“Believers in Christ’s atonement are now in declared union with those who make light of it; believers in Holy Scripture are in confederacy with those who deny plenary inspiration; those who hold evangelical doctrine are in open alliance with those who call the fall a fable, who deny the personality of the Holy Ghost, who call justification by faith immoral, and hold that there is another probation after death… Yes, we have before us the wretched spectacle of professedly orthodox Christians publicly avowing their union with those who deny the faith, and scarcely concealing their contempt for those who cannot be guilty of such gross disloyalty to Christ. To be very plain, we are unable to call these things Christian Unions, they begin to look like Confederacies in Evil… It is our solemn conviction that where there can be no real spiritual communion there should be no pretense of fellowship. Fellowship with known and vital error is participation in sin.” C.H.S., Nov. 1887, The Sword and Trowel.
A few days ago, I received an email inviting me to attend a conference in Seattle called “Inhabit Conference” at the end of April. The Conference is being hosted by Mars Hill Graduate School and being sponsored by “Parish Collective,” Mars Hill Graduate School”, and “Transform.” The Theme is “The West Coast Gathering for the growing transition toward rooted Practice – Presence – and Place.” Since I am not part of the emergent/emerging missional movement I really didn’t know what the code words Practice, Presence, and Place meant so I took the time to do some research and see if I could glean some meaning.. The best explanation I could find was on their Facebook page; “the Inhabit Conference brings together innovative missional practitioners from across the West Coast to empower, encourage, and engage each other around the common theme of inhabiting a particular place.” With that in mind, and upon some further research, the organization, “Parish Place” one of the sponsors, seems to really see the missional directive in that same kind of language.Michael Frost of Paris Collective puts it this way;
“God’s reign and rule is not only over individuals and their lives, it’s actually over the planet, it’s over human society, it over everything, God’s reign is complete, utter, and total, even though it is perceived kinda partially and mysteriously. Well then the mission of God’s church is to alert people to God’s reign over the planet, over the environment, over human relationships. So for me the mission of the church, I think, is identifying the way God’s reign or rule is unfolding in their neighborhood and that’s always pursued in the context of place. It’s perceived in the restoration of relationships, in the presentation of beauty, and in the expression of justice. And all of those things are always expressed locally in a sense of place. So rather than church membership being the primary goal of mission, the primary goal of mission needs to unfold or uncover that ways in which God reign is being expressed in the place in which we currently find ourselves.”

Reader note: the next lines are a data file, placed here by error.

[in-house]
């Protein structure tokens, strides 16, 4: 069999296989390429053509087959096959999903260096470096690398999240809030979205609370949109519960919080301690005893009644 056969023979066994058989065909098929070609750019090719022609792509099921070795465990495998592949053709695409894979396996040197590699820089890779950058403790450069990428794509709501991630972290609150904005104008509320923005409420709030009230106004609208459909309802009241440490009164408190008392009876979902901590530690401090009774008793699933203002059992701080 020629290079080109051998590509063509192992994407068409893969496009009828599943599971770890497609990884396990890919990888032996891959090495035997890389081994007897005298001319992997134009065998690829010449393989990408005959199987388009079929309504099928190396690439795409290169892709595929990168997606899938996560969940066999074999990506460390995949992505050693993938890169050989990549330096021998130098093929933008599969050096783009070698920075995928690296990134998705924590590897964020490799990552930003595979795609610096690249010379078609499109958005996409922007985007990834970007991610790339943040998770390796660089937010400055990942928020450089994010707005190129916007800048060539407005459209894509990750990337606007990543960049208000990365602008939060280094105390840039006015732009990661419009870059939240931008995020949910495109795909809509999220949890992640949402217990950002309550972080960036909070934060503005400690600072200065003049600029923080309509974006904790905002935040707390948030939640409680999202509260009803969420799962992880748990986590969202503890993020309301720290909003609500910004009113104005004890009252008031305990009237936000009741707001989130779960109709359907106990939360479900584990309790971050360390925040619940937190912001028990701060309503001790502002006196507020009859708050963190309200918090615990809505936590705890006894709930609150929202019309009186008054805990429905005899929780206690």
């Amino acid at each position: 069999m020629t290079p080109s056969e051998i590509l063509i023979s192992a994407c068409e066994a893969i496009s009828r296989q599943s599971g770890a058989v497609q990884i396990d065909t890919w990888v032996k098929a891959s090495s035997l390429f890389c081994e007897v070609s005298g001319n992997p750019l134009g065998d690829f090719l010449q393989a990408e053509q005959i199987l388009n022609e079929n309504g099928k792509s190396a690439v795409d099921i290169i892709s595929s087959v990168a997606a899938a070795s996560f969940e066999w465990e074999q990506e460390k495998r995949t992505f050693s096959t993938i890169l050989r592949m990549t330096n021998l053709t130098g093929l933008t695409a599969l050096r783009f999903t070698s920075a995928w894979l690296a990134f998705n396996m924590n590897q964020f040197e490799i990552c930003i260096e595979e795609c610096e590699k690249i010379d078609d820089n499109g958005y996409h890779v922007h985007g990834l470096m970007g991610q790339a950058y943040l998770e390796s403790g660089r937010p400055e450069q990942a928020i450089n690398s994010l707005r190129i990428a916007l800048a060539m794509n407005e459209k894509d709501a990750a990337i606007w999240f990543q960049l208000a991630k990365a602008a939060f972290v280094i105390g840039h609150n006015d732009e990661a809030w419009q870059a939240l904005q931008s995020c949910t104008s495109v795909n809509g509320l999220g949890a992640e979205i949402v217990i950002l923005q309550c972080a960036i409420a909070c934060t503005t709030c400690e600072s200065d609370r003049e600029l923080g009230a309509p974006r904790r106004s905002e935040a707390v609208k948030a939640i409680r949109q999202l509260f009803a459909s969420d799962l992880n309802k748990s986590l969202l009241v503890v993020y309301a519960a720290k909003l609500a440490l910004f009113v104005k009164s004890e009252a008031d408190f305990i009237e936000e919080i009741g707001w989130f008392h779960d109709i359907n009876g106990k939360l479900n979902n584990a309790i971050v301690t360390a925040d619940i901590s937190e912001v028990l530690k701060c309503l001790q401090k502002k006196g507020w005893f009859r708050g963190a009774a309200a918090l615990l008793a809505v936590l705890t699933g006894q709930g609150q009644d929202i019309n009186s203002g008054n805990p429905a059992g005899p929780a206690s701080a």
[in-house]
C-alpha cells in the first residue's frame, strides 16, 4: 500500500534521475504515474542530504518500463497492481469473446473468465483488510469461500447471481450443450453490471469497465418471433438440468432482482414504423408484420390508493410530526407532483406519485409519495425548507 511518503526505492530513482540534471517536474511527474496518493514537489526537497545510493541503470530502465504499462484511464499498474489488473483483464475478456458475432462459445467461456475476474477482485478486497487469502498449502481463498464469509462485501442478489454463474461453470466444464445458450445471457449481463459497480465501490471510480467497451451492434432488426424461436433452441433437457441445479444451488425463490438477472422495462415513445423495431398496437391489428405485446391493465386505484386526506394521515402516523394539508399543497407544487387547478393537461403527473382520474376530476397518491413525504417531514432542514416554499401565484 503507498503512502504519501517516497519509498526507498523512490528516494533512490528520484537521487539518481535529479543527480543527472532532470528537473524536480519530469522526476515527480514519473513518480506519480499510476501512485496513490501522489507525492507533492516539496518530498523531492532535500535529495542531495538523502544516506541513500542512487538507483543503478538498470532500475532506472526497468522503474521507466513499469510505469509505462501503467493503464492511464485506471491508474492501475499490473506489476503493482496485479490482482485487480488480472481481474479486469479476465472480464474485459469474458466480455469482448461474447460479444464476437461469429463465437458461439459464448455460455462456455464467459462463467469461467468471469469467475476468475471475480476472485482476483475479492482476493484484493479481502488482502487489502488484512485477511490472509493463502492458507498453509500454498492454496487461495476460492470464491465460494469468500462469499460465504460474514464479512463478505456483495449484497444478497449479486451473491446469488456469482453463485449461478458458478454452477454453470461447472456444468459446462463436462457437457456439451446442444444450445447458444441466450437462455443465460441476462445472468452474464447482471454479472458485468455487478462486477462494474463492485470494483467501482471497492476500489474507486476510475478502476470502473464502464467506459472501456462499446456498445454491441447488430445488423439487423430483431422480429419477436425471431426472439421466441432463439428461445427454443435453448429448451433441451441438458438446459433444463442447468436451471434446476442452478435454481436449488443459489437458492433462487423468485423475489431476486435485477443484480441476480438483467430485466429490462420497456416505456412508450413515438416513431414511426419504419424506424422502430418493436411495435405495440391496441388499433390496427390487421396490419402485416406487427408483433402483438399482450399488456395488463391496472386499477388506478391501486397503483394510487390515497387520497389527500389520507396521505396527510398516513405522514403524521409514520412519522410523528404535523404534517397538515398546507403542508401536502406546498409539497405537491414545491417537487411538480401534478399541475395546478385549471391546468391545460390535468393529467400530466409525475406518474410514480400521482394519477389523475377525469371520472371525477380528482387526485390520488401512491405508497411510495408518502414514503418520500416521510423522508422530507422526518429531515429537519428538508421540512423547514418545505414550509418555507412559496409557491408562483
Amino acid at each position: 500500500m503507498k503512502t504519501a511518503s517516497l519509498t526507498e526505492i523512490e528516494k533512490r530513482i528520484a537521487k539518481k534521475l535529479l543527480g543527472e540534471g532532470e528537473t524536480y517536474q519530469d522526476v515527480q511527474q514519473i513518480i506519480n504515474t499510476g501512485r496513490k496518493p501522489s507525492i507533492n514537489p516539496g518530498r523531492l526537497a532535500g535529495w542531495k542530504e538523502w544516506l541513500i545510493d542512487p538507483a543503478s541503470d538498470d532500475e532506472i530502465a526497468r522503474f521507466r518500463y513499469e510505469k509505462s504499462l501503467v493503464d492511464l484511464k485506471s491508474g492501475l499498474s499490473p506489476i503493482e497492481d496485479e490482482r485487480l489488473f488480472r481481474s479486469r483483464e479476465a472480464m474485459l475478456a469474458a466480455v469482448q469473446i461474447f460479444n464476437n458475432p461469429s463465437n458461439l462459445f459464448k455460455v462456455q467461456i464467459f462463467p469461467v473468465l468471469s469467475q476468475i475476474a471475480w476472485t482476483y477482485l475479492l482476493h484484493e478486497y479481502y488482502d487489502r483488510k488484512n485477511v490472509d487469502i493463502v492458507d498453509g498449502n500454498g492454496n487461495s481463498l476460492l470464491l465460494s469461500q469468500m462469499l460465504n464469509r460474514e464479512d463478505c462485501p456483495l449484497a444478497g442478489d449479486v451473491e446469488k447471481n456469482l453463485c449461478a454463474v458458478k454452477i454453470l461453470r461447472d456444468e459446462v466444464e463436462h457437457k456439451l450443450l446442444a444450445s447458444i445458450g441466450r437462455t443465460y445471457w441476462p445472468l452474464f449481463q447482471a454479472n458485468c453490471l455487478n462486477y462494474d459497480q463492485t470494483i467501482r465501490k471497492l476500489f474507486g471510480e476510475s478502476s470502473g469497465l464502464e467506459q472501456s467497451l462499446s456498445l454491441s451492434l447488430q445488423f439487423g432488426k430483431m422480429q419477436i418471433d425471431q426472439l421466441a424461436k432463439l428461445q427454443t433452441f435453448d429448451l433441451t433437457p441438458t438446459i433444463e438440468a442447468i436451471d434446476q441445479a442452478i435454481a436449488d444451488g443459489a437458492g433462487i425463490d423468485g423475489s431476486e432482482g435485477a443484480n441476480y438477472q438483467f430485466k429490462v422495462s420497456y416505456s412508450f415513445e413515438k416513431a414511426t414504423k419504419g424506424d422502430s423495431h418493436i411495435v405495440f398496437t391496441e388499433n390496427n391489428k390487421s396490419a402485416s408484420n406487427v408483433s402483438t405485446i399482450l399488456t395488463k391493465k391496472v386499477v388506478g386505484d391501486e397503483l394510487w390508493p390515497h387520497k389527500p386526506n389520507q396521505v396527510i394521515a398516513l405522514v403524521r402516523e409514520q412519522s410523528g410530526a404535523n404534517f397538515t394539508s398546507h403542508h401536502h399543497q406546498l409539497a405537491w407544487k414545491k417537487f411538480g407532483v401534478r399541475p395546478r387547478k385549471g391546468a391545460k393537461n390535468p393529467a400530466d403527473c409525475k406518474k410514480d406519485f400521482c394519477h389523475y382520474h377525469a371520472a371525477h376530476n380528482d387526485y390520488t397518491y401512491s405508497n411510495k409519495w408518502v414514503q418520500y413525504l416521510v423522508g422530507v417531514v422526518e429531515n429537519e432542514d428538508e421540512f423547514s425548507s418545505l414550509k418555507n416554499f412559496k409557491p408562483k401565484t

1 Corinthians 1:26-31 ( ESV ) 26For consider your calling, brothers: not many of you were wise according to worldly standards,£ not many were powerful, not many were of noble birth. 27But God chose what is foolish in the world to shame the wise; God chose what is weak in the world to shame the strong; 28God chose what is low and despised in the world, even things that are not, to bring to nothing things that are, 29so that no human being£ might boast in the presence of God. 30He is the source of your life in Christ Jesus, whom God made our wisdom and our righteousness and sanctification and redemption. 31Therefore, as it is written, “Let the one who boasts, boast in the Lord.”
I recently received an email encouraging me to attend a pastor’s meeting where I would have a chance to meet and interact with a speaker who’s ministry is to , among other things, encourage the development of natural and spiritual giftedness in light of the pastor’s call to ministry. In a paragraph called “Living Your Strengths”, the author states ; “Your calling is what God wants you to do with your life; your talents and strengths determine how you will get it done. When you discover your talents, you begin to discover your calling.” The author was encouraging us to particiapte in StrengthFinder/APEST Seminar which will be held in early February 2011 .
To discover these talents and gifts that are defined into 5 categories (Apostolic, Prophetic, Evangelist, Shepherd/Pastor, and Teacher, taken from an interesting hermeneutic of Ephesians 4:11) a person can take the APEST online self-assessment designed to solicit an individual response to a series of questions. It was developed and adapted from a team of Gallop Research scientists, headed by Dr. Donald O. Clifton which is based on their 40 year study of human strengths in which they created a language of the 34 most common talents and developed the assessment to help people discover and describe those talents. Continue reading ‘A Call To Ministry’